The Victoria & Albert Museum's £30 million British galleries, due to open next year, are to be emblazoned by the presence of four six-foot-high fantastical creatures, created from a single oak tree in about 1520.
The museum has acquired the Dacre Beasts following a six month campaign to raise the £420,000 price, with money coming from the National Heritage Memorial Fund, the National Art Collections Fund (The Art Fund) and the Friends of the V&A - which gave their largest sum to date, £107,000.
The Tudor Beasts are red bull, a black gryphon, a crowned salmon and a white ram, and are now on display at the V&A prior to taking up their places in the British Galleries when they open in November 2001.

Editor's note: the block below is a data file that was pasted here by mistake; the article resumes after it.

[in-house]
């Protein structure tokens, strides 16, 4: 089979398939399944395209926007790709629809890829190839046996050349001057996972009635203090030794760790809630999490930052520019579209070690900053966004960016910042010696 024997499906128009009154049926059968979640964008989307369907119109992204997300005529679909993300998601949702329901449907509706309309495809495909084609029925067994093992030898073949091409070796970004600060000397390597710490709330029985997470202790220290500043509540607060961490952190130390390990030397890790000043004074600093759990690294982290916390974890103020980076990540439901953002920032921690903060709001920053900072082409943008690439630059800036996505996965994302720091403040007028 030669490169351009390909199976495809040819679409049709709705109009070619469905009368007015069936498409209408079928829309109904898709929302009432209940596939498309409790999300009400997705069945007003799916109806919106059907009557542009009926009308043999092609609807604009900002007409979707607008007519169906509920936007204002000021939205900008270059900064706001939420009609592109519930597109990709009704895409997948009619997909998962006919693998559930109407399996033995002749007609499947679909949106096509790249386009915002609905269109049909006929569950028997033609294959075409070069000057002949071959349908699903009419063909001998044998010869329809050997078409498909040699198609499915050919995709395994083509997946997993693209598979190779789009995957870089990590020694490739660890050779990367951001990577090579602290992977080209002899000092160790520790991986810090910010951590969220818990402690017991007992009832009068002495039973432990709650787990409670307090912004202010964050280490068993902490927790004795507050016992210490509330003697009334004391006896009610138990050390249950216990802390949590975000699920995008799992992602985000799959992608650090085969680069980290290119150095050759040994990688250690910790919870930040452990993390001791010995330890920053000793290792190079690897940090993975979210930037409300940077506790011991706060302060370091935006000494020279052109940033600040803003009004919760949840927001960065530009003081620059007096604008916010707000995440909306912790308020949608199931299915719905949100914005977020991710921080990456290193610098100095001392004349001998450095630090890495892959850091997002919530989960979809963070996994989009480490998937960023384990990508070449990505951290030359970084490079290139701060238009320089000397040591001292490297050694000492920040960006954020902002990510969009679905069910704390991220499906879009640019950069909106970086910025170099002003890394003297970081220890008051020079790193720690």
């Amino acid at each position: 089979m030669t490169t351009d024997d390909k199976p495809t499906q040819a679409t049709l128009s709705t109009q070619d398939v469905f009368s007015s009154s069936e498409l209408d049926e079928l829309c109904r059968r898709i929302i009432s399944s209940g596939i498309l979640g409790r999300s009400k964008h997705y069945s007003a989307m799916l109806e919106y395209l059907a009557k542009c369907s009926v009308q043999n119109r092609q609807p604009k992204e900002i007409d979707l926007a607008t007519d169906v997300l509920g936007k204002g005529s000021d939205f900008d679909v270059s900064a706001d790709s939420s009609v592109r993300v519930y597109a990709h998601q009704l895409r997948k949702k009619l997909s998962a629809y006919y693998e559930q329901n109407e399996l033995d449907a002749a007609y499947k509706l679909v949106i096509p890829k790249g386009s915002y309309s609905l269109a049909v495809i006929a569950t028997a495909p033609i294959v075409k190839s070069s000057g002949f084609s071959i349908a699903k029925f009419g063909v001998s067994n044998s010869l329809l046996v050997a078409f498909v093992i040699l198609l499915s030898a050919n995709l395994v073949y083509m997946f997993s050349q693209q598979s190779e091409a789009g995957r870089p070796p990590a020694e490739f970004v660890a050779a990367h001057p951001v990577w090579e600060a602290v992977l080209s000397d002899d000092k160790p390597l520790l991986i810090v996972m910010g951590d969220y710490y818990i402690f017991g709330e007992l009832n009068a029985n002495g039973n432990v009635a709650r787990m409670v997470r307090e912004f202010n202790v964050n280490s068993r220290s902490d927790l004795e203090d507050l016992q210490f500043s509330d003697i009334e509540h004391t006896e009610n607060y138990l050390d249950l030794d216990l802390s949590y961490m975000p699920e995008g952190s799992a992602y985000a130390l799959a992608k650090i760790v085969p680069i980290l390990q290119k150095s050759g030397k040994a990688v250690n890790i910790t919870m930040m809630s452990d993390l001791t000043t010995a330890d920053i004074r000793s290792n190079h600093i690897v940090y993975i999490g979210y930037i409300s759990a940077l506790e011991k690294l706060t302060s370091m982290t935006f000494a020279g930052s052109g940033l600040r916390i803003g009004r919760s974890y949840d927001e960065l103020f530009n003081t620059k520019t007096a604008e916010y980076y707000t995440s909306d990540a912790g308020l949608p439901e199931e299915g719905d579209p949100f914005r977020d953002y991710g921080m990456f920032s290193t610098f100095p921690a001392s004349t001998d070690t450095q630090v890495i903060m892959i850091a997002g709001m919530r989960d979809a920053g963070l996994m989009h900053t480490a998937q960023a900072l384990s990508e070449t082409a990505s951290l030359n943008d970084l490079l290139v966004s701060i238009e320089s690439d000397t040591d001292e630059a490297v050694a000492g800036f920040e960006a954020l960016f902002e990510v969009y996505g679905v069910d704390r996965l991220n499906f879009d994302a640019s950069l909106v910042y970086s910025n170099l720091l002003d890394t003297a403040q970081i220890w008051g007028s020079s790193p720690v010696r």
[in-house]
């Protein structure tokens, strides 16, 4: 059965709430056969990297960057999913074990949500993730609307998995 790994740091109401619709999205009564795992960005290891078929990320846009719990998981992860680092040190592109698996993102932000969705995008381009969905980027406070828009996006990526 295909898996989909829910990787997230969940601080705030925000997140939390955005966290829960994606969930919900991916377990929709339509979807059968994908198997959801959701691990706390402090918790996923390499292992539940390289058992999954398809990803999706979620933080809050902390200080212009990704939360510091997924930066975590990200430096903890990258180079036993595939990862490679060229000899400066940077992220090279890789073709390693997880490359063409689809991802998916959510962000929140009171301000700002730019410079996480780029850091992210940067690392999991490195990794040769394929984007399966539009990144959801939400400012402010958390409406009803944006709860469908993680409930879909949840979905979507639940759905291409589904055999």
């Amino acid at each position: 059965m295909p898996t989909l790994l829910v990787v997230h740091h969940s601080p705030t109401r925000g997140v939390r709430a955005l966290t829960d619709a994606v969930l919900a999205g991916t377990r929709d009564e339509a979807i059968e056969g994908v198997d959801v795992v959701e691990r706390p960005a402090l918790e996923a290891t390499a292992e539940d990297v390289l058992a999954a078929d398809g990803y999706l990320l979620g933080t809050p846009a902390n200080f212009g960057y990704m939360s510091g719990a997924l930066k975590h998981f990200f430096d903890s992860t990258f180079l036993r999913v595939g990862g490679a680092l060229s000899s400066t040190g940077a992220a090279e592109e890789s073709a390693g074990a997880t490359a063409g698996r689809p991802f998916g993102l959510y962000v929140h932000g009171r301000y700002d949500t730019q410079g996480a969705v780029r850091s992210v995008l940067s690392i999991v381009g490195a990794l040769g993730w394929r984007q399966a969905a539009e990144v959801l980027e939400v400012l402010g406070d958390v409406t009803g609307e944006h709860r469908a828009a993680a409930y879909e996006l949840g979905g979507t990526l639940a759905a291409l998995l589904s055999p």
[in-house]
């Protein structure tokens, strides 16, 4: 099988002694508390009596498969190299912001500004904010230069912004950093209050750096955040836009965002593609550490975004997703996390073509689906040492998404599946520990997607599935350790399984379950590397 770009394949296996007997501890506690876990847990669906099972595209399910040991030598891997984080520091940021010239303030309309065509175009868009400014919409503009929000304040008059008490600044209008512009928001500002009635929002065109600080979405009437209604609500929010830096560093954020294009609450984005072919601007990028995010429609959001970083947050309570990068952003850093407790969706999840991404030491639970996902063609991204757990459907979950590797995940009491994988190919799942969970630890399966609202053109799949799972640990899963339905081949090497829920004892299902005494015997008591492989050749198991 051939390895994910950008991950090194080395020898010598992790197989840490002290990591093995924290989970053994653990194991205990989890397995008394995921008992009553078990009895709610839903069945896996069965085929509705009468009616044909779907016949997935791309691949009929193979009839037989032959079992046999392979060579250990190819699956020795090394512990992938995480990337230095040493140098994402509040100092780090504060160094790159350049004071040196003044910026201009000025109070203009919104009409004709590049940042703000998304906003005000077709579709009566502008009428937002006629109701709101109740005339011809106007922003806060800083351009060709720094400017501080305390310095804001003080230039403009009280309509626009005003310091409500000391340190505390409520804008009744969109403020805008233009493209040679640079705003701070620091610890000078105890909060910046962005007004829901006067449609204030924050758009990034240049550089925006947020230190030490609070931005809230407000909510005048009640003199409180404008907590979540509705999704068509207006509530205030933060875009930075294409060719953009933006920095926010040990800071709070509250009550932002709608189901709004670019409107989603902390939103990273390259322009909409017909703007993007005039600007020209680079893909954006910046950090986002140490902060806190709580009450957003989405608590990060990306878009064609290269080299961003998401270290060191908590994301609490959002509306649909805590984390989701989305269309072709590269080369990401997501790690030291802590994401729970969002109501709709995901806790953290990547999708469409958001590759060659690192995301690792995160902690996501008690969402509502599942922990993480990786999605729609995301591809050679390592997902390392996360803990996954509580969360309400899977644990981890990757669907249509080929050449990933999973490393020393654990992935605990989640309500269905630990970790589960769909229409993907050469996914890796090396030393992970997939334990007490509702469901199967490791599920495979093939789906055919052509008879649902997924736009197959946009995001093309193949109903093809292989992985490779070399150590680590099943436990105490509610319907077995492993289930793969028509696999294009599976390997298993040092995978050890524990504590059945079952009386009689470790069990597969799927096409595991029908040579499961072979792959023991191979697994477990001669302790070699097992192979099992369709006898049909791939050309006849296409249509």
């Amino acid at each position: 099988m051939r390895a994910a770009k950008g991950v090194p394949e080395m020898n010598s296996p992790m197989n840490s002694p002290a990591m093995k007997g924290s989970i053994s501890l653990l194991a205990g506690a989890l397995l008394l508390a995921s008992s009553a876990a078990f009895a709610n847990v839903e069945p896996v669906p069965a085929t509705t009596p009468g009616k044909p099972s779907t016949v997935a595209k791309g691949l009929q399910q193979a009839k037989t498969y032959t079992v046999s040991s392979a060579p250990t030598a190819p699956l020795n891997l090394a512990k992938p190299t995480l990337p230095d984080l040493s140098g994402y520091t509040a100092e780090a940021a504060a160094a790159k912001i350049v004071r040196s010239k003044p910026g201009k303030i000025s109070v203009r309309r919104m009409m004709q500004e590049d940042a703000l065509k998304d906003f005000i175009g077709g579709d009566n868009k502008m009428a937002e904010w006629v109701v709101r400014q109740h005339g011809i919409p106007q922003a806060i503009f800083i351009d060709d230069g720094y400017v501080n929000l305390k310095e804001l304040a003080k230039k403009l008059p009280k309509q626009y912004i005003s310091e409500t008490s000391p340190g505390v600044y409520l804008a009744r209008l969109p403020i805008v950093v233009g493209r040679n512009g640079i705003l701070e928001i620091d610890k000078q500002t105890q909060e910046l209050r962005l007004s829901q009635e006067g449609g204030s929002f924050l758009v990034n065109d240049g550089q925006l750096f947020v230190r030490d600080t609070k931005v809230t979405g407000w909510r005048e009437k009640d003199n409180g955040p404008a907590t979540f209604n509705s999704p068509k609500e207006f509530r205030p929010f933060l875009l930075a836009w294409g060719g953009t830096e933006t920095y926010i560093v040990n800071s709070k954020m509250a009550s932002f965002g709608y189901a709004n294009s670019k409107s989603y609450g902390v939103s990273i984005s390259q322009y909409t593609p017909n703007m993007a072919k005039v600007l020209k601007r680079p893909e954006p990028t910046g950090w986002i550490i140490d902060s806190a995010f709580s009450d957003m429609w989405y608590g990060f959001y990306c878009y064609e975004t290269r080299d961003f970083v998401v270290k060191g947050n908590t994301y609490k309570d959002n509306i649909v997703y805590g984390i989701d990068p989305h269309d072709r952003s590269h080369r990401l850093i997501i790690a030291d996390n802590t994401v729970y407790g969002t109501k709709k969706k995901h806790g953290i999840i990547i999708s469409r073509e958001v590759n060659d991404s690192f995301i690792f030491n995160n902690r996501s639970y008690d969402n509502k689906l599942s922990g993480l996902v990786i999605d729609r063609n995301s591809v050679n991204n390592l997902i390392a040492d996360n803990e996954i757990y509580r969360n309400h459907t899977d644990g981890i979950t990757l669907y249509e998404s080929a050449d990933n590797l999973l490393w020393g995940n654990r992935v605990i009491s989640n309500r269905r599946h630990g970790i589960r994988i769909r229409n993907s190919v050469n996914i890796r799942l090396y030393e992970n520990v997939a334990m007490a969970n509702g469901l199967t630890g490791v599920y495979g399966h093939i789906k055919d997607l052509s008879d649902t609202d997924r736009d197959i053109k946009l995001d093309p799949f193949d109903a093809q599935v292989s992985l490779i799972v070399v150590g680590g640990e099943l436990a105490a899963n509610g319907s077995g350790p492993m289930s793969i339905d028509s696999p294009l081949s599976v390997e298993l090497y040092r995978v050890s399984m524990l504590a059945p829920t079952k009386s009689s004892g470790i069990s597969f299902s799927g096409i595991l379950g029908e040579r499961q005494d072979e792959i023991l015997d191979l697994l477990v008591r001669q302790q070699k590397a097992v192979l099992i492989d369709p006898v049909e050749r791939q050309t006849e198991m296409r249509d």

They were commissioned by Lord Dacre, who fought with Henry Tudor against Richard III at Bosworth Field, when he was 22 and at Flodden in 1513.
The beasts stood at Dacre's family seat, Naworth Castle in Cumbria, until last December. The red bull was Dacre's crest; the crowned salmon that of Elizabeth de Greystoke with whom Dacre eloped in 1488; the black gryphon belonged to his ancestor Ranulph de Dacres, who built Naworth in 1335; and the white ram to Ranulph's wife, Margaret de Multon. Lord Dacre died in 1525.